[AusNOG] G.Fast and NBN VDSL coexistence

John Edwards jaedwards at gmail.com
Fri Nov 18 17:32:20 AEDT 2022

I think it will be fine.

In the scenario where a building has 3 xDSL providers I think they will be
more worried about being commercially viable than what happens in the
matrix maths of an underlying layer 1 protocol.

If there's enough user density in a modern apartment building to cause
crosstalk that can overwhelm cat5e cabling, then the residents already have
a bigger problem with WiFi interference which will be blamed for any packet

Vectoring competing for the same DMT bins will manifest itself as line
errors, which most consumer devices don't even measure. The DSLAM profile
will almost certainly have forward error correction turned on which will
smooth out crosstalk bumps and TCP will correct the rest. The entire
building's speeds will slow a few mbps, but ISP tech support will have a
script saying that this is normal for a service with "up to" 300mbps so
they won't send out a tech to investigate unless it's under 12mbps.

The G.Fast users with vectoring competition will still get a more
consistent high speed service than the apartments who chose a fixed 5G
broadband product.

At the end of the day, G.fast will open up an additional 65Mhz of
point-to-point spectrum, which has to be a net positive.


On Fri, 18 Nov 2022 at 13:36, David Hughes <david at hughes.id> wrote:

> Hi John
> So I'm guess if Carrier ABC turns up and installs G.Fast into a building
> it could mask out the VDSL frequencies and they may happily co-exist with
> NBN services.  But, if down the track Carrier XYZ wants to sell G.Fast into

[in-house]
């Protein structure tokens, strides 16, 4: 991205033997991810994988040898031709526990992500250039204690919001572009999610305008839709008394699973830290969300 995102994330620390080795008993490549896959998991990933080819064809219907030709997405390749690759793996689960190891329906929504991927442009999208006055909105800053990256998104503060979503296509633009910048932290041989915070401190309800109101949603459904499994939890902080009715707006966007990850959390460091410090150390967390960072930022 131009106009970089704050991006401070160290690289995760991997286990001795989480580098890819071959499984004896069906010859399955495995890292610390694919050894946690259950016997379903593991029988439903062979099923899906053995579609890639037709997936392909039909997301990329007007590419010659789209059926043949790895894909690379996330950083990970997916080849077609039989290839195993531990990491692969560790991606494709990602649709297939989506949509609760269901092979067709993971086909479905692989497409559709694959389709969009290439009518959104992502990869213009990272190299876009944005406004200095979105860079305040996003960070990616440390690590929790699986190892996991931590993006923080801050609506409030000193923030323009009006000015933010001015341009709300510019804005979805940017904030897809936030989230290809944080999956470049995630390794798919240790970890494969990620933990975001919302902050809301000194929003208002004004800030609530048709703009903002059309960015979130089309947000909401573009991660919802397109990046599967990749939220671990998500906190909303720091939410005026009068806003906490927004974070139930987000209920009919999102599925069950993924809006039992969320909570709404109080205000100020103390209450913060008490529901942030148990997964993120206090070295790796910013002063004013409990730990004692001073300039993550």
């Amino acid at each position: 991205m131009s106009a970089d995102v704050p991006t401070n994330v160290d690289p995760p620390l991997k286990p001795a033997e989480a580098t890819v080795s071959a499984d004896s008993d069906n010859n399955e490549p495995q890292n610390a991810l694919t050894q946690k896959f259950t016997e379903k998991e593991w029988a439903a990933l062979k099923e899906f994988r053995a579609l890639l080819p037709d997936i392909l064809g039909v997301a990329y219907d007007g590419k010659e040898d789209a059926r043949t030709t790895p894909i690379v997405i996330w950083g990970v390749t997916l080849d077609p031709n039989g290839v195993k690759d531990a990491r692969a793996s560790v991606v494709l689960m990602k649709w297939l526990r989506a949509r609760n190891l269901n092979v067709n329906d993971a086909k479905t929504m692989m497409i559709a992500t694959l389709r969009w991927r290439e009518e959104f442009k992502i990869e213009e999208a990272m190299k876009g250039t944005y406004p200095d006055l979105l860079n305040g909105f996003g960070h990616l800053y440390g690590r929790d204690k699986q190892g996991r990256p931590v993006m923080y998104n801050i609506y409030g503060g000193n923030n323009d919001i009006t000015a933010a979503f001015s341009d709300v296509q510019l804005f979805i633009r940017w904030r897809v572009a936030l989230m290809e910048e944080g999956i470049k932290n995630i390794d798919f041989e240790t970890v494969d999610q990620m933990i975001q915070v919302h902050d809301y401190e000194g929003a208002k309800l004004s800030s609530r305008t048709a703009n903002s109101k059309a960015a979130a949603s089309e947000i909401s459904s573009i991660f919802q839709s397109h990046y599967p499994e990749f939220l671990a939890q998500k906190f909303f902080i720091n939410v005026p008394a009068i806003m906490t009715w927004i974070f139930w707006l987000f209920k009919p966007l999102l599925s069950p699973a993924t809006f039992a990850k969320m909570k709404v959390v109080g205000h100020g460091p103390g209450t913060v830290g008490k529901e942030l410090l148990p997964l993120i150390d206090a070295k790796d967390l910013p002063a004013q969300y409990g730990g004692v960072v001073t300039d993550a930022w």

> that same building they're stuffed because you couldn't have more than 1 x
> G.Fast DSLAM on the same bundle.
> David
> ...
> On 18 Nov 2022, at 12:31 pm, John Edwards <jaedwards at gmail.com> wrote:
> Hi David,
> CommsAlliance G658 is the document for this, here's one that does mention
> G.Fast:
> https://www.commsalliance.com.au/__data/assets/pdf_file/0014/62321/C658_1_2019.pdf
> The working group for this is CommsAlliance W93 which mentions an
> expectation that it will align with ITU-T G.9700.
> My take, based on some dusty knowledge of VDSL2 vs ADSL2, rather than any
> recent field experience:
> Because G.Fast uses a very different spacing for its subcarriers, I
> imagine that it can't easily interoperate with VDSL2 vectoring.
> The smaller carrier size of VDSL2 is going to make it less susceptible to
> errors from interference, the same way old 20Mhz WiFi beats 40Mhz and 80Mhz
> channels on newer hardware.
> VDSL2 goes up to 35Mhz, whereas G.Fast can use 106MHZ of cable bandwidth,
> so I suspect it will only be able to fully realise the vectoring benefit
> for the spectrum above 35Mhz. Below that the DSLAM is going to have to cut
> 48Khz chunks (about 400kbps) out of VDSL2 in order to give right-of-way to
> G.fast.
> This might be a viable strategy if VDSL2 is only used to deliver "up to"
> 100mbps, but the current power-spectral-density masking approach doesn't
> specifically allow for this.
> My understanding of top-level Vectoring is that it only works if all of
> the services in the bundle are connected to the same DSLAM anyway, which
> rules out multiple carriers on the same bundle. I believe it would be
> possible to use lower-level vectoring to "bully" more compliant systems out
> of the way, but good luck getting your vendor to add that as a feature.
> John
> On Fri, 18 Nov 2022 at 10:52, <david at hughes.id> wrote:
>> Morning all
>> What's the current situation with coexistence of V.Fast on the same cable
>> bundle as NBN provisioned VDSL2?  Is there still a problem with VDSL
>> Vectoring  and V.Fast's "crosstalk cancellation" stomping on each other?
>> What about multiple V.Fast installations (i.e. multiple carriers with
>> G.Fast kit)  in addition to VDSL signalling from an NBN node or FTTB?  Any
>> insights would be appreciated.
>> Thanks
>> David
>> ...
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